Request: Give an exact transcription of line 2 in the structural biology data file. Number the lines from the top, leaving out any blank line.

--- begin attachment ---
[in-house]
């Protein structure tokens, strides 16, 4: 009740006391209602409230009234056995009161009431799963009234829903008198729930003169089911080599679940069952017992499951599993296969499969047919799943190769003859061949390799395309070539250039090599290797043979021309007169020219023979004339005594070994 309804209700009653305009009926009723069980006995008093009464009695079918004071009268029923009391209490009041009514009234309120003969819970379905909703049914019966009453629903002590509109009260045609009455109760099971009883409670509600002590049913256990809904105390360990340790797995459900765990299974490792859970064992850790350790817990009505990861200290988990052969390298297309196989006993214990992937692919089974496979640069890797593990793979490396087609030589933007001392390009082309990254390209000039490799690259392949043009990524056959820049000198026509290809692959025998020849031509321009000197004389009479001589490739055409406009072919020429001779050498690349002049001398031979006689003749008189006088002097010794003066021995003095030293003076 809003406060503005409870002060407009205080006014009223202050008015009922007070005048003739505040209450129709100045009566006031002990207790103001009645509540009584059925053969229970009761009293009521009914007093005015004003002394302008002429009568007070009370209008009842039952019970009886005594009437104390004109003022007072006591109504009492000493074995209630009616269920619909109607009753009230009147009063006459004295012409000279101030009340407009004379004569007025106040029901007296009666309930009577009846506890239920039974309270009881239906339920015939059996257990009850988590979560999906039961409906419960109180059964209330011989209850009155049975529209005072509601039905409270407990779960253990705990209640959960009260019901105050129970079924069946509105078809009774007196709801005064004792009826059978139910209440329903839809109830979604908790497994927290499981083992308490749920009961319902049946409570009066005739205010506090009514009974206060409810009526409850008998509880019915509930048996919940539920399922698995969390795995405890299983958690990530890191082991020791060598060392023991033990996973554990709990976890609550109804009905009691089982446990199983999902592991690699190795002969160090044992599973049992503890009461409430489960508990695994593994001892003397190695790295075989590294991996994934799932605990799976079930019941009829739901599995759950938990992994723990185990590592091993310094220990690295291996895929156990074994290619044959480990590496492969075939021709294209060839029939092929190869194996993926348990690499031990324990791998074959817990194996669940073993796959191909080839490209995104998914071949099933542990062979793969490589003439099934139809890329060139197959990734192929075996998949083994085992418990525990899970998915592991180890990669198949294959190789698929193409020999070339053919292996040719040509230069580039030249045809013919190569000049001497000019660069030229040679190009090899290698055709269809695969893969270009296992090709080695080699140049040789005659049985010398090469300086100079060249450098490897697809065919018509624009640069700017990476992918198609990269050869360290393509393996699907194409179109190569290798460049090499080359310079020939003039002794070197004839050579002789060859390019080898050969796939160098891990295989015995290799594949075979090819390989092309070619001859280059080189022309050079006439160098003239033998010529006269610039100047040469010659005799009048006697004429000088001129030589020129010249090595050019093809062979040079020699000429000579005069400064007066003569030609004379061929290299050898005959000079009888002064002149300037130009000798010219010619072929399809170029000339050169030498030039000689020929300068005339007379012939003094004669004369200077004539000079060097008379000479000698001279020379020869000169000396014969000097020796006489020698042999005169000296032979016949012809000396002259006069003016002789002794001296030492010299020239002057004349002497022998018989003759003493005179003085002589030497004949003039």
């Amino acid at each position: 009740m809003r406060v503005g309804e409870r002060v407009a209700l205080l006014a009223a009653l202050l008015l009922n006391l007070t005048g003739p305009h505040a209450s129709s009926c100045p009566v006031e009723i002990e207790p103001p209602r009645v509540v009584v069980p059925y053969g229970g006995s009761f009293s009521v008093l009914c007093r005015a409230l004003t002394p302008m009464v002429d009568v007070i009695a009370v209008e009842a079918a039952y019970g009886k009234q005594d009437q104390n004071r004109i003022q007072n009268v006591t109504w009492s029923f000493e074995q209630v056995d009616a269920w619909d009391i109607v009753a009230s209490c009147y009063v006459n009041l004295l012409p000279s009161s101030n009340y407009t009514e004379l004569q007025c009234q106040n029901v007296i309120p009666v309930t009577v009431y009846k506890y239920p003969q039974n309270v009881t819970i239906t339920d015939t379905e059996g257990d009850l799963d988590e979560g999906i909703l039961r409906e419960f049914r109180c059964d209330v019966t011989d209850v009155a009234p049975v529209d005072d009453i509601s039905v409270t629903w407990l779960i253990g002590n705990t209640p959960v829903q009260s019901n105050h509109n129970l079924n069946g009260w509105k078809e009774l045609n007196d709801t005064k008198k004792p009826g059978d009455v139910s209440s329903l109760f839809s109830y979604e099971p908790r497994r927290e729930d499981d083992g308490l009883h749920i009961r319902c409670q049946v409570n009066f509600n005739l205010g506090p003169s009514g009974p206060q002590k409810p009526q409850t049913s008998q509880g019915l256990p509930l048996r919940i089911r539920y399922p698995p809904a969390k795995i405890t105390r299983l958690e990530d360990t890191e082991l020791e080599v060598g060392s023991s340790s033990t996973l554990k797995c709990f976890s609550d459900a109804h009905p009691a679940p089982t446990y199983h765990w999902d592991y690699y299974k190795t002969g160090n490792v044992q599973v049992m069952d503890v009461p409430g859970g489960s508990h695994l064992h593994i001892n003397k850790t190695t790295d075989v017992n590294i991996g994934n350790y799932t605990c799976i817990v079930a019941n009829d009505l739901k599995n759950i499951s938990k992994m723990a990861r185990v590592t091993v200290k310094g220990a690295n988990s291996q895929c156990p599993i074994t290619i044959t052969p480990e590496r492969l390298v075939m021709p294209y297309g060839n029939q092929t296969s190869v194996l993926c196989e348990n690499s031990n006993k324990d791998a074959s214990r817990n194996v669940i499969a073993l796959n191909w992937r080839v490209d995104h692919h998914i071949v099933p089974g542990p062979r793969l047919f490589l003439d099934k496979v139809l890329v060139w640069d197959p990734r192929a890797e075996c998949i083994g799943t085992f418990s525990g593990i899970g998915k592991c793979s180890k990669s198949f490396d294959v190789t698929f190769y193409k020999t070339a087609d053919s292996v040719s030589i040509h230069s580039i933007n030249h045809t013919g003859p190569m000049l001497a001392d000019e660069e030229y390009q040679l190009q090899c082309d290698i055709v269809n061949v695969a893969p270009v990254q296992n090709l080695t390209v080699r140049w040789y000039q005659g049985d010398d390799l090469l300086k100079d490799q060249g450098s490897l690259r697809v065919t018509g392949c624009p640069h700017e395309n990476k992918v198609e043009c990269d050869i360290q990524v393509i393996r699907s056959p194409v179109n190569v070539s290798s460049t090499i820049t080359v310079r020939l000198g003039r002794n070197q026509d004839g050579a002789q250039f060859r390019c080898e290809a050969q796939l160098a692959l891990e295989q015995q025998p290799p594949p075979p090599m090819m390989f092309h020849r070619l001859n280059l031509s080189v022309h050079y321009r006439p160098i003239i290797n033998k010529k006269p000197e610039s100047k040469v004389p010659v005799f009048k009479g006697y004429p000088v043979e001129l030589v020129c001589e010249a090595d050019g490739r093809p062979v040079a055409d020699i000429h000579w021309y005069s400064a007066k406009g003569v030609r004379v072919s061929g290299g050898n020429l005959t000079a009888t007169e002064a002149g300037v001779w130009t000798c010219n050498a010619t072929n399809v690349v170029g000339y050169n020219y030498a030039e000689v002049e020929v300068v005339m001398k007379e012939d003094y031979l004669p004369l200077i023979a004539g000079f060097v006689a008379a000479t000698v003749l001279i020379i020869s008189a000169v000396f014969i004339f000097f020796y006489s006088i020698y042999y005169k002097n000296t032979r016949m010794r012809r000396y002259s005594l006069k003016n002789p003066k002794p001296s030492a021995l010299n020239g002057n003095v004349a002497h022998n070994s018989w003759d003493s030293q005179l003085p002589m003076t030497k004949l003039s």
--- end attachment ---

């Protein structure tokens, strides 16, 4: 009740006391209602409230009234056995009161009431799963009234829903008198729930003169089911080599679940069952017992499951599993296969499969047919799943190769003859061949390799395309070539250039090599290797043979021309007169020219023979004339005594070994 309804209700009653305009009926009723069980006995008093009464009695079918004071009268029923009391209490009041009514009234309120003969819970379905909703049914019966009453629903002590509109009260045609009455109760099971009883409670509600002590049913256990809904105390360990340790797995459900765990299974490792859970064992850790350790817990009505990861200290988990052969390298297309196989006993214990992937692919089974496979640069890797593990793979490396087609030589933007001392390009082309990254390209000039490799690259392949043009990524056959820049000198026509290809692959025998020849031509321009000197004389009479001589490739055409406009072919020429001779050498690349002049001398031979006689003749008189006088002097010794003066021995003095030293003076 809003406060503005409870002060407009205080006014009223202050008015009922007070005048003739505040209450129709100045009566006031002990207790103001009645509540009584059925053969229970009761009293009521009914007093005015004003002394302008002429009568007070009370209008009842039952019970009886005594009437104390004109003022007072006591109504009492000493074995209630009616269920619909109607009753009230009147009063006459004295012409000279101030009340407009004379004569007025106040029901007296009666309930009577009846506890239920039974309270009881239906339920015939059996257990009850988590979560999906039961409906419960109180059964209330011989209850009155049975529209005072509601039905409270407990779960253990705990209640959960009260019901105050129970079924069946509105078809009774007196709801005064004792009826059978139910209440329903839809109830979604908790497994927290499981083992308490749920009961319902049946409570009066005739205010506090009514009974206060409810009526409850008998509880019915509930048996919940539920399922698995969390795995405890299983958690990530890191082991020791060598060392023991033990996973554990709990976890609550109804009905009691089982446990199983999902592991690699190795002969160090044992599973049992503890009461409430489960508990695994593994001892003397190695790295075989590294991996994934799932605990799976079930019941009829739901599995759950938990992994723990185990590592091993310094220990690295291996895929156990074994290619044959480990590496492969075939021709294209060839029939092929190869194996993926348990690499031990324990791998074959817990194996669940073993796959191909080839490209995104998914071949099933542990062979793969490589003439099934139809890329060139197959990734192929075996998949083994085992418990525990899970998915592991180890990669198949294959190789698929193409020999070339053919292996040719040509230069580039030249045809013919190569000049001497000019660069030229040679190009090899290698055709269809695969893969270009296992090709080695080699140049040789005659049985010398090469300086100079060249450098490897697809065919018509624009640069700017990476992918198609990269050869360290393509393996699907194409179109190569290798460049090499080359310079020939003039002794070197004839050579002789060859390019080898050969796939160098891990295989015995290799594949075979090819390989092309070619001859280059080189022309050079006439160098003239033998010529006269610039100047040469010659005799009048006697004429000088001129030589020129010249090595050019093809062979040079020699000429000579005069400064007066003569030609004379061929290299050898005959000079009888002064002149300037130009000798010219010619072929399809170029000339050169030498030039000689020929300068005339007379012939003094004669004369200077004539000079060097008379000479000698001279020379020869000169000396014969000097020796006489020698042999005169000296032979016949012809000396002259006069003016002789002794001296030492010299020239002057004349002497022998018989003759003493005179003085002589030497004949003039």